homepage logo

Would You Survive?

By Staff | Aug 18, 2016

How many of you would do well on a reality show? How many of you would do well on a reality show where you had to find your own food? How many of you would do well on a reality show where you had to find your own food and the only option is bugs?

Not in a million years!

For those who think you would like to try, check out the Iowa State University Insect Zoo’s Bug Village.

A chef who cooks with insects will be featured at the Iowa State University Insect Zoo’s Bug Village on Saturday, Aug. 27.

David George Gordon, known as the Bug Chef, will do cooking demonstrations from 11 a.m. to 3 p.m. in the atrium of the Molecular Biology Building, located at 2437 Pammel Dr. on the Iowa State campus. The author of The Eat-a-Bug Cookbook will be serving up dishes featuring tarantulas, scorpions, grasshoppers and more.

The Bug Village is free and open to all ages from 11 a.m. to 4 p.m. Just in case you want to go, free parking is available in lot 29 behind the building.

“More than 80 species of arthropods will be on display with many hands-on activities planned, such as painting with bugs to create a maggot masterpiece or a Leonardo Da Roachy painting,” said Ginny Mitchell, director of the Insect Zoo, which is in the Department of Entomology.

New this year, she said the Insect Zoo theater will be showing short films featuring insects – Sweet Cocoon, Sticky and Josephine and the Roach – throughout the day; and those watching can try some tasty insect cuisine instead of popcorn.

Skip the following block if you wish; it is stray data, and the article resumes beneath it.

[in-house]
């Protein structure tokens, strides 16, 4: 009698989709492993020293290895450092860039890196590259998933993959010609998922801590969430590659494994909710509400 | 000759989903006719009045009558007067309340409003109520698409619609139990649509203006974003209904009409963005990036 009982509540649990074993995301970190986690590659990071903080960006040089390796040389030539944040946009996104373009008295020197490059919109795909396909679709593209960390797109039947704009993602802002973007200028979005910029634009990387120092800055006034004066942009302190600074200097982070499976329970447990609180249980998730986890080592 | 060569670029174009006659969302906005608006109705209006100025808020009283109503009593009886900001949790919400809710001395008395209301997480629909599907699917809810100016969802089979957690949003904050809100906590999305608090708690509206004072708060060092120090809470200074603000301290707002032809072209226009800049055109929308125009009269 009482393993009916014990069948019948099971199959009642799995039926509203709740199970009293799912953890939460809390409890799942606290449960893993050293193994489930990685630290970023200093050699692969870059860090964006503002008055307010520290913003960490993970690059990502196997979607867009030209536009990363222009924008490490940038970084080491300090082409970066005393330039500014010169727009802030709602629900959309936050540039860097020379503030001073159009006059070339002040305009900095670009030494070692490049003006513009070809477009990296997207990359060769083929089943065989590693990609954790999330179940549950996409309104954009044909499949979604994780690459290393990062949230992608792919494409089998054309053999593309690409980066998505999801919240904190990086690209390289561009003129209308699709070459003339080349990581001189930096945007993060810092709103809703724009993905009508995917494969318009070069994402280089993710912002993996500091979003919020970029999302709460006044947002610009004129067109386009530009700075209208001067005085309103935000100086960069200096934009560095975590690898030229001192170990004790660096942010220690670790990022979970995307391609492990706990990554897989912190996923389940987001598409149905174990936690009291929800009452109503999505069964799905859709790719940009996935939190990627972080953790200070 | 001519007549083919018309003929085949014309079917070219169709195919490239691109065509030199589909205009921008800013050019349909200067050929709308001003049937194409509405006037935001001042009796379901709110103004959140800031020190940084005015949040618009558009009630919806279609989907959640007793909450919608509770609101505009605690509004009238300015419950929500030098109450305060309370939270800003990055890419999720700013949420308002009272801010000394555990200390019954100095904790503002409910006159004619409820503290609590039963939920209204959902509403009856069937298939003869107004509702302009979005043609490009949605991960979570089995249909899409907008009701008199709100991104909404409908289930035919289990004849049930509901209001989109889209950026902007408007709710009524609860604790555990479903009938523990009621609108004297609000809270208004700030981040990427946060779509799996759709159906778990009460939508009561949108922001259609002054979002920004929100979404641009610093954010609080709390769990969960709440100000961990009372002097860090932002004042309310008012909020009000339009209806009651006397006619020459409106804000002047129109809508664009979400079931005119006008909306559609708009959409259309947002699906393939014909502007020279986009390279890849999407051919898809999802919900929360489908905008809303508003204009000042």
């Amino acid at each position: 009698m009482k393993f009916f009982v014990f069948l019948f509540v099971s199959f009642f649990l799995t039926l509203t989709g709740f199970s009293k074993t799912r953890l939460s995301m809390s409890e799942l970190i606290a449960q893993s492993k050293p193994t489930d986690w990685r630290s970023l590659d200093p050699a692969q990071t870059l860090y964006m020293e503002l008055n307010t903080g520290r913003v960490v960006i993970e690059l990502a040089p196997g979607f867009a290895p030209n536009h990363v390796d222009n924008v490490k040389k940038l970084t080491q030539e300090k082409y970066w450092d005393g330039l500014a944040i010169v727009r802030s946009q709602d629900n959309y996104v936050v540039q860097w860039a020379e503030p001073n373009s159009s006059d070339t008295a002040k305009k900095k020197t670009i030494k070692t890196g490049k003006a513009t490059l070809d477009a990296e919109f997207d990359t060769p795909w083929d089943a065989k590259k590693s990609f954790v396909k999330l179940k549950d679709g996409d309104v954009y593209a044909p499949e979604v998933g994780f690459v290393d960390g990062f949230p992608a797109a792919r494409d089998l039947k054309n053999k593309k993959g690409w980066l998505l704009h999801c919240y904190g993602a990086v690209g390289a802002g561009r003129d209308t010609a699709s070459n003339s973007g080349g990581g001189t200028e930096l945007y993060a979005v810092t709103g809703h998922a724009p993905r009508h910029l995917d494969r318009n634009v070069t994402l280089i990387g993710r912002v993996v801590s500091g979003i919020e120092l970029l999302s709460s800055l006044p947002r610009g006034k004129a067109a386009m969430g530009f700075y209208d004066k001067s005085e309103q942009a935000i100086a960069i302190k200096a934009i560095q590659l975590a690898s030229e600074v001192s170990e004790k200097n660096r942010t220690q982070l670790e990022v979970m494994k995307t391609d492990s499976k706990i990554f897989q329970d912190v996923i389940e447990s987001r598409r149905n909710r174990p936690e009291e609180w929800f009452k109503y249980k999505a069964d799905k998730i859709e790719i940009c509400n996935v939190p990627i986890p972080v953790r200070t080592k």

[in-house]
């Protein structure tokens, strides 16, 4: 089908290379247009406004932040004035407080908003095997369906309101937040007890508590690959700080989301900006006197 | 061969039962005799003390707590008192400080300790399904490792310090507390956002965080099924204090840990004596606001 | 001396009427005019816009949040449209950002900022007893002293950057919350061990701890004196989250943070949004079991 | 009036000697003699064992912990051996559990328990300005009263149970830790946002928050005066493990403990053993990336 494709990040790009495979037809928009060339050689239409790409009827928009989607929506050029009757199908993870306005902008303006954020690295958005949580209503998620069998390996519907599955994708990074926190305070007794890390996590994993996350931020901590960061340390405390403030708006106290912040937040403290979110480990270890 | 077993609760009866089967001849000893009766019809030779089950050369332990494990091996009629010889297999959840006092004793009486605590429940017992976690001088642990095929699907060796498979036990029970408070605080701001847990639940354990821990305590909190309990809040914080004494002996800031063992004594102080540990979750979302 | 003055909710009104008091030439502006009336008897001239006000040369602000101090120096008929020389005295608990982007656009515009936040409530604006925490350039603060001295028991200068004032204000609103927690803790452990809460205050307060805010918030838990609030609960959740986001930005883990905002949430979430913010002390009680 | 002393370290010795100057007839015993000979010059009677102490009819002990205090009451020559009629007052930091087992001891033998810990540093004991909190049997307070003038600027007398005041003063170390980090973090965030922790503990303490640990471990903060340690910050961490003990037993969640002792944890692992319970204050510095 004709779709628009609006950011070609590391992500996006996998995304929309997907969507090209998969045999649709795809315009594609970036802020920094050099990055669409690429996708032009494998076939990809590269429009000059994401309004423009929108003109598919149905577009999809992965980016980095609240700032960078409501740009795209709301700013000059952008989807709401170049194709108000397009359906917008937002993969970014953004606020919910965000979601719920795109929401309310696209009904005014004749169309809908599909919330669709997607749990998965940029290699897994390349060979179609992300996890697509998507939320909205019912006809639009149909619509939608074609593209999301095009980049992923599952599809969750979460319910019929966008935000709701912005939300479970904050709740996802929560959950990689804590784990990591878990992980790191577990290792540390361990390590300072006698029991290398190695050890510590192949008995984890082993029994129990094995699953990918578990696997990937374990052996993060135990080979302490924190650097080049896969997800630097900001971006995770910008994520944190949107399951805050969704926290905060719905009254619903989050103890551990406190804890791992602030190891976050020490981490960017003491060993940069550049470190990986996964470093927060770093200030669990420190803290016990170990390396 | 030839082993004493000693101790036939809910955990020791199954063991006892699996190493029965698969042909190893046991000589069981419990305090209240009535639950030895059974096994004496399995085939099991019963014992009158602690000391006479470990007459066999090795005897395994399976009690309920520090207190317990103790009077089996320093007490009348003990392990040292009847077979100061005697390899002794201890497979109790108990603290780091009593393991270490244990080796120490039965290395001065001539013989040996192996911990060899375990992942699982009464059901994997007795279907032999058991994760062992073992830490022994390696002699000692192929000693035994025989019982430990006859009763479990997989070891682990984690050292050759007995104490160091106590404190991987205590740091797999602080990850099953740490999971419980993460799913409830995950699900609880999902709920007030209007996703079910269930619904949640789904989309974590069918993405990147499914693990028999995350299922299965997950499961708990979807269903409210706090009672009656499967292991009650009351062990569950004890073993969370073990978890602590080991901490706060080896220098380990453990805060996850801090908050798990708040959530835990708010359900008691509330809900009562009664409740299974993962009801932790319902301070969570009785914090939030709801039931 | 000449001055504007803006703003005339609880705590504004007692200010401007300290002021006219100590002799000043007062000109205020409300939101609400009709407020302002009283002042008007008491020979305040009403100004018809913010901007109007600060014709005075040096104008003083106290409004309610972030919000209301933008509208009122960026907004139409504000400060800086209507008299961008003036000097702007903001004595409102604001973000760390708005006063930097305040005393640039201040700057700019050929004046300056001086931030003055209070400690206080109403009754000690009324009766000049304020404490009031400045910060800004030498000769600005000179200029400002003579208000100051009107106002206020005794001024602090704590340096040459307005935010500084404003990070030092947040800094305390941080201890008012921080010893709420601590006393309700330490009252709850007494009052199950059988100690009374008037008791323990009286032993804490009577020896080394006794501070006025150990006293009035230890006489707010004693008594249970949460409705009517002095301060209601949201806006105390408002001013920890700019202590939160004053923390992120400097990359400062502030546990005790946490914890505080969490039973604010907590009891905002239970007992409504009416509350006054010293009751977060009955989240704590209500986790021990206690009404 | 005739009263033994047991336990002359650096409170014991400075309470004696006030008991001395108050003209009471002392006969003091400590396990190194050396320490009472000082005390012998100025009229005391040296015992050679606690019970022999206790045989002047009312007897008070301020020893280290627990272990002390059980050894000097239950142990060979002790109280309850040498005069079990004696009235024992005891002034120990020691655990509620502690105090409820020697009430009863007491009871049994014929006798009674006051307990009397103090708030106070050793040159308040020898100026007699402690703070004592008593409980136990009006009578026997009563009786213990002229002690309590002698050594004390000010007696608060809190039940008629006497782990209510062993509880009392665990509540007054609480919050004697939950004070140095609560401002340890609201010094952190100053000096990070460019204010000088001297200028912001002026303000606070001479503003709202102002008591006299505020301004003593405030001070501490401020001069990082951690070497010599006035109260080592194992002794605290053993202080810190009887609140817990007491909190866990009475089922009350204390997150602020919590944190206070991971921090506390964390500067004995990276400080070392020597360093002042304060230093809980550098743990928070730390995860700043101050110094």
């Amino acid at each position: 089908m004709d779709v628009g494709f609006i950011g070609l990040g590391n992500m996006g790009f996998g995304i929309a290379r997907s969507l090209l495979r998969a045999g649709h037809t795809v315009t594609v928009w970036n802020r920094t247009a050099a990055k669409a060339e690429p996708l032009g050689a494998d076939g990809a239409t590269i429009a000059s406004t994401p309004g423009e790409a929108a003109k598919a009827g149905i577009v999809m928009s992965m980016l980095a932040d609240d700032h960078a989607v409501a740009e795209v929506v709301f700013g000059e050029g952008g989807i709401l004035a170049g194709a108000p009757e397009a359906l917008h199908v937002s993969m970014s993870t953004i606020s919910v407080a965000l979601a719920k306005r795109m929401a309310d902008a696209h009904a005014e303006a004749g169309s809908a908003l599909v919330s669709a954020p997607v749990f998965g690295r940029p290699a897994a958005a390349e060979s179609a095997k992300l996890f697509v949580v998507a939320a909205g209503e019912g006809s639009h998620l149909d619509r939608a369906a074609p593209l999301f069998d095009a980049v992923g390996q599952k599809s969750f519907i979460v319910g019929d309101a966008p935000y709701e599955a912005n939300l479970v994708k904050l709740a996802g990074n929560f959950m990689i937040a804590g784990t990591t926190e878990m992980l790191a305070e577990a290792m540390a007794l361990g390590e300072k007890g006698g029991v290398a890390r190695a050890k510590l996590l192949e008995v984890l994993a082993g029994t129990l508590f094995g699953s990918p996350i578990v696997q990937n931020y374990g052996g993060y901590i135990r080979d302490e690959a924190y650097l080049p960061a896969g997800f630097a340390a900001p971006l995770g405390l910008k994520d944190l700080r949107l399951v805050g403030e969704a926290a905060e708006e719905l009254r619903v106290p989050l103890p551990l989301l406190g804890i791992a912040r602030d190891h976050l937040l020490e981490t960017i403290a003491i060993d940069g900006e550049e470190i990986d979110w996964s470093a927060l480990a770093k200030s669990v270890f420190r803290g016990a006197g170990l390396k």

A new cockroach racetrack will debut during the Bug Village and competitors will be able to suggest track names during the races.

This makes me shiver!

When we were in high school (lots of years ago), we had a bug collection for science class. First my sister, then me, then my brother.

My mother and her two sisters (my aunts) were instrumental in helping us capture, euthanize and display our bug collections.

It takes a lot of patience to capture a bug in a jar especially when you are terrified of being stung, or, worse yet, having the insect fly into your face. Then make sure the bug is “in a better place” before opening the jar.

Each insect was identified, using magnifying glass and insect book, then pinned to a block of Styrofoam. The name, common name and scientific, was attached to each bug. We used these quite long, very thin bug pins.

When identifying a unique bug, my mother was using the magnifying glass and really studying the bug up close to see its markings. A tiny breeze made the bug move just slightly. She moved very quickly, and then it was funny.

Capture bugs, yes eat bugs, not so sure.